Imagine it took more than a 100 years to build your home?

Well if you are a small animal, such as the eastern pygmy-possum, then it might take 100 years for a tree to grow large enough to develop a hollow suitable for you to nest in. If you are a parrot or an owl, and require a larger, deeper hollow, then it might take 200-300 years to develop.

A large variety of creatures rely on hollows for nesting or breeding habitat; from tiny microbats, possums and gliders, to owls, cockatoos and other parrots. And they all have different requirements and preferences as to the size and shape of the of the opening, and the depth, volume and extent of insulation of the cavity.

A range of hollow types is necessary for biodiversity and the presence of old, mature trees in the landscape is crucial.

Image of Superb Parrot courtesy of Mark Leary.

Hollows occur primarily in old eucalypt trees, where formation by wind breakage of limbs, lightning strike or fire, termite, insect or fungal damage is less likely to be covered by growth of external sapwood. Hollows with large internal dimensions are particularly rare and only occur in large, old trees with sufficient trunk diameter.

Hollows are becoming an increasingly scarce resource for hollow dependant species, those that rely on hollows for shelter and nesting, either on a daily or seasonal basis. The loss of hollows can lead to local extinctions of these species.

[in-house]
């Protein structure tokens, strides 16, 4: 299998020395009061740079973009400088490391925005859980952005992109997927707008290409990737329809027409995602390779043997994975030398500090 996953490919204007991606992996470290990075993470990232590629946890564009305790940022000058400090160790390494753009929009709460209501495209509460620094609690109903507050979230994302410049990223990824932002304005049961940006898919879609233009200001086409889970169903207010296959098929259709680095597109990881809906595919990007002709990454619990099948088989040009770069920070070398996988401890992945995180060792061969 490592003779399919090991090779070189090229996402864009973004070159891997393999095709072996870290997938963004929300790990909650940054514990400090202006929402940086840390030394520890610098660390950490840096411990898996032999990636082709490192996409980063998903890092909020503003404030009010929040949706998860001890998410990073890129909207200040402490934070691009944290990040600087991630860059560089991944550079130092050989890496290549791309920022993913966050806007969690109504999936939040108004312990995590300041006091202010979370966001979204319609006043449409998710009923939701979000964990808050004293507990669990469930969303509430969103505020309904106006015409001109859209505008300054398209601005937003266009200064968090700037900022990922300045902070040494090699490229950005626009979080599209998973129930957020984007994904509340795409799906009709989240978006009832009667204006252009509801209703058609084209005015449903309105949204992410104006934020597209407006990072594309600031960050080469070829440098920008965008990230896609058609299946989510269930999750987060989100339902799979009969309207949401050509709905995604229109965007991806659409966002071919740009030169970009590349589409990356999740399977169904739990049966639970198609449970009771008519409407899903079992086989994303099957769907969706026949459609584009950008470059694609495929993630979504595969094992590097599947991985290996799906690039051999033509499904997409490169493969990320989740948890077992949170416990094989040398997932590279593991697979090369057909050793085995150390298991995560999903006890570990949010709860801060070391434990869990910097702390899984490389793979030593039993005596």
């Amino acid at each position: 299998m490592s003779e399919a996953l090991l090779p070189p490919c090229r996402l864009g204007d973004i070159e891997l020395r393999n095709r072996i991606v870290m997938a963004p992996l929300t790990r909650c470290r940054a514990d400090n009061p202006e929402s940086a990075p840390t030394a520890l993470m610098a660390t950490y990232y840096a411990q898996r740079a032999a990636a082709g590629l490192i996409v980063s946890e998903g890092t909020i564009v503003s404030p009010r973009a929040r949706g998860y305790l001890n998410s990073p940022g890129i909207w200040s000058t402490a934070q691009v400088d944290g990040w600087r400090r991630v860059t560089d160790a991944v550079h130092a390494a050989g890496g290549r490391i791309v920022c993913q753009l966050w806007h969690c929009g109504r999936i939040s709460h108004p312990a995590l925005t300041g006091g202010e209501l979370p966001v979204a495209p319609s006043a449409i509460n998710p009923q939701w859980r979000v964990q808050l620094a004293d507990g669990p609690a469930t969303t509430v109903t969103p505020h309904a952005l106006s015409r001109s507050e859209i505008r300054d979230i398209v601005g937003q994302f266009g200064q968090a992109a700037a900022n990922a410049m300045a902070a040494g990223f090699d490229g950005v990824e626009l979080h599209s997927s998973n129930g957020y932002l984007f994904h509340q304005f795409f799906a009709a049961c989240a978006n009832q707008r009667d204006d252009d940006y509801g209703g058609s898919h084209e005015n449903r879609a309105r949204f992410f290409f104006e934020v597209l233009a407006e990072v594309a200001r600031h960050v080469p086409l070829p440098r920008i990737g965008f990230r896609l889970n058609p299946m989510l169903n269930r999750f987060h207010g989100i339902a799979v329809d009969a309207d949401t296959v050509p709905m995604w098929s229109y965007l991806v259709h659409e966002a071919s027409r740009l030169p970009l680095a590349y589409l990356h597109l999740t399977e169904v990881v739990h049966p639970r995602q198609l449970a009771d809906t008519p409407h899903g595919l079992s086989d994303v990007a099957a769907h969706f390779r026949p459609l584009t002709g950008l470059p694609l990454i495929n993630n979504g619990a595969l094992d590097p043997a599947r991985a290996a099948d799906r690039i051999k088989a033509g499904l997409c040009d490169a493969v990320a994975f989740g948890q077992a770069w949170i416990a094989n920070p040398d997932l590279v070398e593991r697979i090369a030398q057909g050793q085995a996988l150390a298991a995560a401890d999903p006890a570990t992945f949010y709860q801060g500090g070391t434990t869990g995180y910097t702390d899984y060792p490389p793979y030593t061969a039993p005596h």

Many of our mature old trees are isolated and under stress, or reaching the end of their life span, and natural recruitment is rare, particularly in agricultural areas where woodlands have been converted to crops and pastures.

This is part of the reason why many of our large hollow-nesting birds, including the Glossy Black Cockatoo and Superb Parrot, are vulnerable or endangered. The loss of tree hollows has been listed as a key threatening process by the NSW Scientific Committee.

What can you do?

  • Retain live and dead hollow bearing trees
  • Protect vegetation which produce hollows
  • Plant local native species that produce hollows

Watershed Landcare have launched our ‘A Home Among the Gum Trees’ project and we are seeking expressions of interest (EOI) from landholders in our region to protect mature hollow bearing paddock trees on the land they manage. Funding of $7,000 is available to conduct on-ground works which protect mature habitat trees, the project is now open for EOIs and will close on 15 February.

For more information or to submit an EOI, visit our website:

The Watershed Landcare ‘Home Among the Gum Trees’ Project is supported by Local Land Services through funding from the Australian Government and is a component of the Driving Corridor Connectivity Project funded through NLP2.